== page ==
A Recruiter’s Guide to the Top 5 Tips for Choosing the Best Job References

A Recruiter’s Guide to the Top 5 Tips for Choosing the Best Job References

According to a recent study on Monster over 39% of hiring managers and recruiting firms to check references before hiring anyone. This survey by CareerBuilder also revealed that nearly 70% of employers have changed their hiring decision because of a reference. In addition, one-third of that seventy percent said their opinion about the candidate improved after speaking with a reference.

While having a great reference doesn’t guarantee an offer, not having a viable reference can be the cause of not getting the offer you want.

Here are our top 5 recommendations for professional references below:

  1. Always notify your professional references before you offer them as a reference.

The best references are not only aware that they will be getting a call and are aware that a specific person will be calling about your skills and experience e in a specific area. When you ask someone to provide a reference – give them an idea of the details you’d like them to focus on during the call.  Help them to be prepared for the call they will receive.

  1. Prepare to provide at least 3 references.

Select the top three people from your professional experience to provide a reference. Ideally, these will be your prior leaders, peers, direct reports and professional influencers who can speak to your achievement in the industry of the company.

Pro-Tip: If you’re a recent college graduate and don’t have adequate professional references, go for faculty members, academic advisors or the like.   You can provide supervisors from your college-level jobs as well.

  1. Match your references to the job requirements.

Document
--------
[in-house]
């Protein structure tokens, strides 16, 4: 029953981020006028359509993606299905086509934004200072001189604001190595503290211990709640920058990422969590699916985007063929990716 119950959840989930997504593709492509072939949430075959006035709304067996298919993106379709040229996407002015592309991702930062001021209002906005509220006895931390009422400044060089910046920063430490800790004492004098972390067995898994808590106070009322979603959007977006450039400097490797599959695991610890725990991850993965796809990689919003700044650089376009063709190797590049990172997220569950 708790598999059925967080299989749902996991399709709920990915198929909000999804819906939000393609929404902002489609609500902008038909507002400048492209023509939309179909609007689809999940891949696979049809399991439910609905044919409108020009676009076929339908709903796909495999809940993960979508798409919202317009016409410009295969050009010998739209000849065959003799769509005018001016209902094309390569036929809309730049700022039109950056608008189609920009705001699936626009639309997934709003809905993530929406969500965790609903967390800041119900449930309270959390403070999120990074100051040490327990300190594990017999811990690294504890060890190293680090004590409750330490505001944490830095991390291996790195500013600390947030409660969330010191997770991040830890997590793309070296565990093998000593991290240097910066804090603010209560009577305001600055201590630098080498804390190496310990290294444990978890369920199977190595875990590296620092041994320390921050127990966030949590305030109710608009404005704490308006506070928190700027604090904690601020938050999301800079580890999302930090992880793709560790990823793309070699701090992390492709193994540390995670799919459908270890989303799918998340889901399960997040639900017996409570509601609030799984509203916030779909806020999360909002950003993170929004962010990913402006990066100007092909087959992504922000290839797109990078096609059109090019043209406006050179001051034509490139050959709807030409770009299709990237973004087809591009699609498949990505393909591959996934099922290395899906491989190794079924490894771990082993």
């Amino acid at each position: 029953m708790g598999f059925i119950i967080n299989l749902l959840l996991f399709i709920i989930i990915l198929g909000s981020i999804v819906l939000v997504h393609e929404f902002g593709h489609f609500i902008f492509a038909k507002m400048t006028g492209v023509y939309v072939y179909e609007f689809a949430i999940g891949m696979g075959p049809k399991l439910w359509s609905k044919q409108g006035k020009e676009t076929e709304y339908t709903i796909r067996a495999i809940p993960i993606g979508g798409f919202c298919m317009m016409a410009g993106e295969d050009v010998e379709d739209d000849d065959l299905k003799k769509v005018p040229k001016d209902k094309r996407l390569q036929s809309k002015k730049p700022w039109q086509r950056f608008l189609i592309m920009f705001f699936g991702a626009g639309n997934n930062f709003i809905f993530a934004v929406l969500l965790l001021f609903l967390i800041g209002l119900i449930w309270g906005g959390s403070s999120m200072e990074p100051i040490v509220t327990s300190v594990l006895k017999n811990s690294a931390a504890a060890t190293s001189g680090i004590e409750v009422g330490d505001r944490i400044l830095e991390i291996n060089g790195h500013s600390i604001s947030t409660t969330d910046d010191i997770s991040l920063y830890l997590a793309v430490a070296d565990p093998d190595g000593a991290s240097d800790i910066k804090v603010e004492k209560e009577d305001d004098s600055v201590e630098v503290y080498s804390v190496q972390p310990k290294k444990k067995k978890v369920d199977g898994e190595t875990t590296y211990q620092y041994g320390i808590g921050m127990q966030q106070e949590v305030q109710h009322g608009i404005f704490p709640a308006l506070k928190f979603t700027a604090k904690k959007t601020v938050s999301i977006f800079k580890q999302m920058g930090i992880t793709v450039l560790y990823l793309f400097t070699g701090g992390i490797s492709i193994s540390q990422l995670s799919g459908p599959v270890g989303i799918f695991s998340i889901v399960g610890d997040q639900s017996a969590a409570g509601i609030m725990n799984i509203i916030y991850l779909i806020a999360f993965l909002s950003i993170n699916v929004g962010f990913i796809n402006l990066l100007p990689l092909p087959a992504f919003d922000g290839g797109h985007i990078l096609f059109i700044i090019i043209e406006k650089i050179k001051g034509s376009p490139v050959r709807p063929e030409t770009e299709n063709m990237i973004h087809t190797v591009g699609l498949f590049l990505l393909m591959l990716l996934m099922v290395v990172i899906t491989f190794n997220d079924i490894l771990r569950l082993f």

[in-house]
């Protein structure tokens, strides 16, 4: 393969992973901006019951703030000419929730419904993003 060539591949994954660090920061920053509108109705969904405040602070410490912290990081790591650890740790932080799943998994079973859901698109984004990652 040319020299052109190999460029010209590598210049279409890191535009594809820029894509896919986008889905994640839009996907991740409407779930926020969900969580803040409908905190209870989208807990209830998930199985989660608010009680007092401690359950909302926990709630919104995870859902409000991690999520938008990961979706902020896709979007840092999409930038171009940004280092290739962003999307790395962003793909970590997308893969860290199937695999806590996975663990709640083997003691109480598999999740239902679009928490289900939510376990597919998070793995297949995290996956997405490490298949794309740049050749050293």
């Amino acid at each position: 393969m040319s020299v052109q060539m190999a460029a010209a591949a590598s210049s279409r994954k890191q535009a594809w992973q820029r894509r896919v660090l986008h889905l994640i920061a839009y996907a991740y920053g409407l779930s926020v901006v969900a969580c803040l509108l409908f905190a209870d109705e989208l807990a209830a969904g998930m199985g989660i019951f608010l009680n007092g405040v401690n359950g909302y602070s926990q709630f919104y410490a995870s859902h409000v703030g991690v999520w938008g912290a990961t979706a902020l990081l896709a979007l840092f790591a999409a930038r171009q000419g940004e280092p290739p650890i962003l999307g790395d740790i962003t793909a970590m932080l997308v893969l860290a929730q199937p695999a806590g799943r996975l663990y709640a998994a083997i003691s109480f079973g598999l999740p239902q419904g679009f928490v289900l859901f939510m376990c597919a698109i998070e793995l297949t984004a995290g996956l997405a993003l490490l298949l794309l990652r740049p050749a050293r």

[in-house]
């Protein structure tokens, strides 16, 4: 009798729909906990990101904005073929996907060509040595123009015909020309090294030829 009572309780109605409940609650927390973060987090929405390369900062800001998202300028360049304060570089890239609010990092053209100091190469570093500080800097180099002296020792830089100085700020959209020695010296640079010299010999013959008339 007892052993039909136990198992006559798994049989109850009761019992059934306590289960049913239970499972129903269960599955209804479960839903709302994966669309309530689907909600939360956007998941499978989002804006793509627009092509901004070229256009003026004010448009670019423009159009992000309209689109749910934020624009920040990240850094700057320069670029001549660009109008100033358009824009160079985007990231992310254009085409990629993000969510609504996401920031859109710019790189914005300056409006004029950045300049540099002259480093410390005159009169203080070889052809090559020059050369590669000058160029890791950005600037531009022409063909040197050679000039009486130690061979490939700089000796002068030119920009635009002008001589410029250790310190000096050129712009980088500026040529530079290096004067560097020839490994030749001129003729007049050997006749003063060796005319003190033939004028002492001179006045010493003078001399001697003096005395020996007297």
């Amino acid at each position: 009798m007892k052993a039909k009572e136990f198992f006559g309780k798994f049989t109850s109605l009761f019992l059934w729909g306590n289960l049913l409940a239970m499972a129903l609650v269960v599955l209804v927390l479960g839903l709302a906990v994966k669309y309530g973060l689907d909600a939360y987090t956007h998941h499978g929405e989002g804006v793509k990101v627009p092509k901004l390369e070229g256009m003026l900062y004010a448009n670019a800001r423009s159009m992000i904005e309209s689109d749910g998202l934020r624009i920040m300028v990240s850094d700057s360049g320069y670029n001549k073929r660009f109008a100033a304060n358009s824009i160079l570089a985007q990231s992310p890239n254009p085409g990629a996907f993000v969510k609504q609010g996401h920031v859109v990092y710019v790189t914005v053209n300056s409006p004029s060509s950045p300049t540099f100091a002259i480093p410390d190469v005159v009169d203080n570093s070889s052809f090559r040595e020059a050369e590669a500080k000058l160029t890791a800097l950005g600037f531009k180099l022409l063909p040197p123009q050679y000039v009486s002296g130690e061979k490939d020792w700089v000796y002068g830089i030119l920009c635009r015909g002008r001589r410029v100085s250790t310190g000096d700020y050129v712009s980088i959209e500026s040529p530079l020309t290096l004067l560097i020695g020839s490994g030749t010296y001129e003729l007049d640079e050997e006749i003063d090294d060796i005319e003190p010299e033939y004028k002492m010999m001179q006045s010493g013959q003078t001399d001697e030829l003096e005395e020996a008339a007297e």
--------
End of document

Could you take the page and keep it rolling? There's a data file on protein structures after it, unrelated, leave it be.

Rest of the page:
When you begin thinking about choosing references, ask yourself which of your references can provide the most compelling evidence that you have the background and knowledge to excel in the job you’re applying for.

Tip: We understand that sometimes a candidate will be entering a new field – in which case prep your professional references to speak to work characteristics that could translate in a new field!

  1. Internal references have both a good & bad impact on hiring.

It is often assumed that having an internal reference for a company you are applying for is a good thing, and usually, it is. Be sure to offer up only those internal people who know you well enough to provide concrete professional information about you.  If you aren’t sure – ask them what they will say about you if they are approached by an internal hiring manager.

  1. Ask your references to let you know when they have completed the call.

They may offer meaningful insight into what is important in the hiring manager’s mind, and if there is anything you feel you need to clarify, this gives you the ability to focus your final thoughts on their hot points.

Offer your thanks for the reference, feeling comfortable that you have been well represented.

Be selective about who you ask to be a reference, ask them to target their comments to the aspects of your background that you want a future employer to know about you and your successes and capabilities and don’t overuse their goodwill. Finally, always offer to reciprocate.

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